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Finding a Place for the Ethical in the Cultural and Economic Milieu of Business

  • Norman E. Bowie
Part of the Issues in Business Ethics book series (IBET, volume 11)

Abstracts

I am often asked, “What is the future of business ethics?” “Is it simply a fad or does it have staying power?” I think there is no question that business ethics is not a fad. It is an issue for business throughout the world and business people throughout the world are discussing it. And academics throughout the world are busy studying and writing about it. Business ethics is no longer a monopoly for American academics; societies for business ethics exist in Western Europe, in the new capitalist countries in Central Europe and in Russia. There are organizations for business ethics in capitalist Japan, but there are also fledgling organizations in mainland China. The profusion of scholarly journals, books and texts speaks well for the staying power of the discipline. And besides, in the U.S., we now have the Federal Sentencing Guidelines.

Keywords

Corporate Social Responsibility Business Ethic Host Country Business School Inside Trading 
These keywords were added by machine and not by the authors. This process is experimental and the keywords may be updated as the learning algorithm improves.

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Notes

  1. 1.
    Clarence C. Walton, “Executive Ethic: View from the Top,” 1977.Google Scholar
  2. 2.
    Clarence C. Walton, “Management Rights and Prerogatives: Quo Warranto?” in The G. Albert Shoemaker Program in Business Ethics, monograph (College of Business Administration, The Pennsylvania State University, 1986) 5,18.Google Scholar
  3. 4.
    Clarence C. Walton, Ethos and the Executive (Englewood Cliffs: Prentice Hall Inc., 1969).Google Scholar
  4. 5.
    Ibid., 34.Google Scholar
  5. 6.
    Clarence C. Walton, “To Break the Pentameter-Ethics Courses?” in Modern Values In Business and Management: Proceedings from the 1979 AACSB Annual Meeting (St. Louis: American Assembly of Collegiate Schools of Business, 1979), 35, 36, 39, 42, 44, 47.Google Scholar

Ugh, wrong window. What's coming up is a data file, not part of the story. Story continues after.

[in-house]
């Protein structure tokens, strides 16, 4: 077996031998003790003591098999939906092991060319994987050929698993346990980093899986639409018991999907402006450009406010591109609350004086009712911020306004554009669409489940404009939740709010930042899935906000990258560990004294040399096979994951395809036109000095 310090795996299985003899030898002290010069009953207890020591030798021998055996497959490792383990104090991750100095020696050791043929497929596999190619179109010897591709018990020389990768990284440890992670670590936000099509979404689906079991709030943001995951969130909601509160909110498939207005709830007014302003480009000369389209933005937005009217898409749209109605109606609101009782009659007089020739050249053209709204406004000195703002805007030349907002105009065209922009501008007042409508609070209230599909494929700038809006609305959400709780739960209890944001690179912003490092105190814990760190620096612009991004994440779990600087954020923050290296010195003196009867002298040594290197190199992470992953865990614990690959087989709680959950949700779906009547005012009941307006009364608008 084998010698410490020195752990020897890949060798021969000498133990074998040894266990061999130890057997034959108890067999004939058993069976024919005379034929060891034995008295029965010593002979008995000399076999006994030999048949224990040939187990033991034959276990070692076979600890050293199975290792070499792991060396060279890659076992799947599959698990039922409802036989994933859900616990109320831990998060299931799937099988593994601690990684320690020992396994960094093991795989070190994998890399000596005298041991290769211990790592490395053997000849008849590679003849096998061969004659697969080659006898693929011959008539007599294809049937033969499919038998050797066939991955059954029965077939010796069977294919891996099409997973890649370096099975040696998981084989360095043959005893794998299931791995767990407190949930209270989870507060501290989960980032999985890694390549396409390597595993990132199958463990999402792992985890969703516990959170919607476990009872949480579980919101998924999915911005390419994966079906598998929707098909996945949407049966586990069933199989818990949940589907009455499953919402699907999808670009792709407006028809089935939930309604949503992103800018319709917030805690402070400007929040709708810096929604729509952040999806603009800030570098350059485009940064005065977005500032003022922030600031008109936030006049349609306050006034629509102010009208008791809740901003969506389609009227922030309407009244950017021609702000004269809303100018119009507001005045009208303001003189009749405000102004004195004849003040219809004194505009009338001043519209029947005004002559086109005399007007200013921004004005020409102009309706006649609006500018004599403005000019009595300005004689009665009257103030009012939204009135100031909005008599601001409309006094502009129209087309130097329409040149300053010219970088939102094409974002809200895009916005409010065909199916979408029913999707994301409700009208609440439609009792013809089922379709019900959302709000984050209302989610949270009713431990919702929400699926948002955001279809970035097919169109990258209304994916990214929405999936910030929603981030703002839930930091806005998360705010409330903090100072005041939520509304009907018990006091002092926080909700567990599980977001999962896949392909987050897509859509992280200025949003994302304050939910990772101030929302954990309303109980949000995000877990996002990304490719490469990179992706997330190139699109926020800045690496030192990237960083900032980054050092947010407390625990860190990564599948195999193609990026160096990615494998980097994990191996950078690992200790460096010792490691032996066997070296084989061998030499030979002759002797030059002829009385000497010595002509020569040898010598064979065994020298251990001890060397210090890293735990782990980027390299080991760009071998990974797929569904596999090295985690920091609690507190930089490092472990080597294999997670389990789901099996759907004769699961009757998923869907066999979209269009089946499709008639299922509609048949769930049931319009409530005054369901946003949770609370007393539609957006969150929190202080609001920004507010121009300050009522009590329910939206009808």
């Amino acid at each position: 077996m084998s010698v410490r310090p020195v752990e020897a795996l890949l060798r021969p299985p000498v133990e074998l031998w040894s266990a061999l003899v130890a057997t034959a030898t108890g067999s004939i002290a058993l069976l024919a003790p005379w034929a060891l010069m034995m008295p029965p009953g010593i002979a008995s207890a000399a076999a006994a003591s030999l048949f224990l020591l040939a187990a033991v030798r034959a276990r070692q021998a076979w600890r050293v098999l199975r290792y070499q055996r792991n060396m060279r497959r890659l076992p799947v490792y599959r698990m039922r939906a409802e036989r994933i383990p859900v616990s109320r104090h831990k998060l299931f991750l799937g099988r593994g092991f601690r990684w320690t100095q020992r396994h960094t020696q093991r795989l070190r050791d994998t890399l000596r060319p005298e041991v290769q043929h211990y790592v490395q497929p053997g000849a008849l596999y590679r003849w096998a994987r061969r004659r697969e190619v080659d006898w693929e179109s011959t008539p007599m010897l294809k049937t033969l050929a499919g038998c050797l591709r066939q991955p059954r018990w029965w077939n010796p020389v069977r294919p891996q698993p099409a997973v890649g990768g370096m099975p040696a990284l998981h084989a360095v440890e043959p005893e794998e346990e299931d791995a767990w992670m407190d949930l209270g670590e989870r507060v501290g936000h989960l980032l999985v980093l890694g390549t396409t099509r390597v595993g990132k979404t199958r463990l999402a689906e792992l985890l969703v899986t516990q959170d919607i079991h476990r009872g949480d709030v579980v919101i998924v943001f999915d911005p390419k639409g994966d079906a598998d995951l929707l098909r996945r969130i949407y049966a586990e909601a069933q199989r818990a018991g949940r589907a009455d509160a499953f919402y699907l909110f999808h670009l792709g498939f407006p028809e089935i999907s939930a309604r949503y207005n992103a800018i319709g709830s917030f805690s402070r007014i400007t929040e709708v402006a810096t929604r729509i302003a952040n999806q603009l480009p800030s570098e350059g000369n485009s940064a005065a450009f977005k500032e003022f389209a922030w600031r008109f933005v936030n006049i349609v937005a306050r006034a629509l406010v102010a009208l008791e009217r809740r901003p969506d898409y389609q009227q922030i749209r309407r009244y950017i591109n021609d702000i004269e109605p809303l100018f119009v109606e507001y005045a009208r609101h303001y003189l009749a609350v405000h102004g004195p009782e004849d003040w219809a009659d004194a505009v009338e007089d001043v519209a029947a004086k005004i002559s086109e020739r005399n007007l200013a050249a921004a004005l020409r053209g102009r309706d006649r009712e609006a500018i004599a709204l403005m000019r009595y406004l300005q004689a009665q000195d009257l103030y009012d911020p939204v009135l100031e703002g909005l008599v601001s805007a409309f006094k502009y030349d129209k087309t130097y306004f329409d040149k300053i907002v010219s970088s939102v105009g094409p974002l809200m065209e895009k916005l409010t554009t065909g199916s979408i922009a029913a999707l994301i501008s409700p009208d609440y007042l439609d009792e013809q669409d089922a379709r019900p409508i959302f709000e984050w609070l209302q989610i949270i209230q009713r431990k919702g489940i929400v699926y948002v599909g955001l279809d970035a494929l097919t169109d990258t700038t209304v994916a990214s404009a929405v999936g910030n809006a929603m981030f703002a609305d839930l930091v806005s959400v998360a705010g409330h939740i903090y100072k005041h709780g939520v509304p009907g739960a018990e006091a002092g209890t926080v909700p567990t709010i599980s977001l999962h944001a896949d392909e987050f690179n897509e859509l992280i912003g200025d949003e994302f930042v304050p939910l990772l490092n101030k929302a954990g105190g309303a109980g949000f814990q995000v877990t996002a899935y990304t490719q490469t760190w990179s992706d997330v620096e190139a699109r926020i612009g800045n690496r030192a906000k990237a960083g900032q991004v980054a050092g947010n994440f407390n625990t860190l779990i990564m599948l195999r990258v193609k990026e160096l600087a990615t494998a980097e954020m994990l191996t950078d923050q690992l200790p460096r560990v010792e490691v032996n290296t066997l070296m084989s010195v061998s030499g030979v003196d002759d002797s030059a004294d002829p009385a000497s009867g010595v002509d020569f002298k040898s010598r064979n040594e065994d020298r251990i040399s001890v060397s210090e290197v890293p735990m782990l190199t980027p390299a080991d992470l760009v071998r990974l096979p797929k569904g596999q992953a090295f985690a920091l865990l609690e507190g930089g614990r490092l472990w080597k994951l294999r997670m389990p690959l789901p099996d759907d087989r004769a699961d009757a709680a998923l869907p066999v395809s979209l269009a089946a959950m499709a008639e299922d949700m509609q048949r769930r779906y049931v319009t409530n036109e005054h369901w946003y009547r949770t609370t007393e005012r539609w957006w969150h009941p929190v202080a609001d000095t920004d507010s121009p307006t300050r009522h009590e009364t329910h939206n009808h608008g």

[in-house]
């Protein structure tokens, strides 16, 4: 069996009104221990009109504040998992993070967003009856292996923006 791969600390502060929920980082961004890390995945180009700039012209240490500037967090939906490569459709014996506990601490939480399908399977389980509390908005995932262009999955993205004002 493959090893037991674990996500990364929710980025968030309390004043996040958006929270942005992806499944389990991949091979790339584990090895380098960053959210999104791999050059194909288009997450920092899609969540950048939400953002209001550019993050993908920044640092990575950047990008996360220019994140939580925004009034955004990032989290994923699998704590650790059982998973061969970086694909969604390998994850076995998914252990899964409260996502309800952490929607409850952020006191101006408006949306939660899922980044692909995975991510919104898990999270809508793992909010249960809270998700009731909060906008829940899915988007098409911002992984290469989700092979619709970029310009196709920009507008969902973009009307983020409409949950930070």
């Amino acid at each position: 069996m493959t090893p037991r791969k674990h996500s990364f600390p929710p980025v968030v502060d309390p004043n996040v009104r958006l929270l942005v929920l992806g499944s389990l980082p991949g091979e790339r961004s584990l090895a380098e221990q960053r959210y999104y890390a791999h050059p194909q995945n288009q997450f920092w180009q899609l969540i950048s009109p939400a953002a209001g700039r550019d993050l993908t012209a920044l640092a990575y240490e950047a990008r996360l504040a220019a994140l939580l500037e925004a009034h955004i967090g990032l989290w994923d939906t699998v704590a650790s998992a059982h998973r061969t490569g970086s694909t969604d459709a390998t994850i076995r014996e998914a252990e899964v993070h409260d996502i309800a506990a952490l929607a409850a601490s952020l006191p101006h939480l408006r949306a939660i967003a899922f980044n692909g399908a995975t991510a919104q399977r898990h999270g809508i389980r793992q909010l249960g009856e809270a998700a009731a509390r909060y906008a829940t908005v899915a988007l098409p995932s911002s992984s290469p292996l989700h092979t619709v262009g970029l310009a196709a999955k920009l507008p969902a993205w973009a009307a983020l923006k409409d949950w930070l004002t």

6. 7.
    Ibid, pp. 48–49.Google Scholar
  7. 8.
    Ibid p. 48Google Scholar
  8. 9.
    Ibid, p. 54.Google Scholar
  9. 10.
    Ibid., p 49.Google Scholar
  10. 11.
    Clarence C. Walton, Ethos and the Executive, 24.Google Scholar
  11. 12.
    Ibid., 34.Google Scholar
  12. 13.
    Clarence C. Walton, The Moral Manager, (Cambridge: Ballinger Publishing Company, 1988), 49–63.Google Scholar
  13. 14.
    Ken Goodpaster, “Can A Corporation Have A Conscience?” in Ethics in Management (Boston: Harvard Business School Press, 1984). This article first appeared in the Harvard Business Review (January–February 1982).Google Scholar
  14. 15.
    Clarence C. Walton, Corporate Encounters: Ethics, Law & the Business Environment (Fort Worth: The Dryden Press, 1992), 44–103.Google Scholar
  15. 16.
    Andrew Stark, “What’s the Matter With Business Ethics?” Harvard Business Review (May–June 1993).Google Scholar
  16. 17.
    Iwao Taka, “Business Ethics: A Japanese View,” Business Ethics Quarterly 4,no. 1 (1994).Google Scholar
  17. 18.
    Clarence C. Walton, “The Executive Ethic: View From the Top,” (1977), 211.Google Scholar
  18. 19.
    Clarence C. Walton, “Management’s Rights and Prerogatives: Quo Warranto” 1986.Google Scholar

Copyright information

© Kluwer Academic Publishers 1998

Authors and Affiliations

  • Norman E. Bowie
    • 1
  1. 1.Departments of Strategic Management and PhilosophyUniversity of MinnesotaMinnesota

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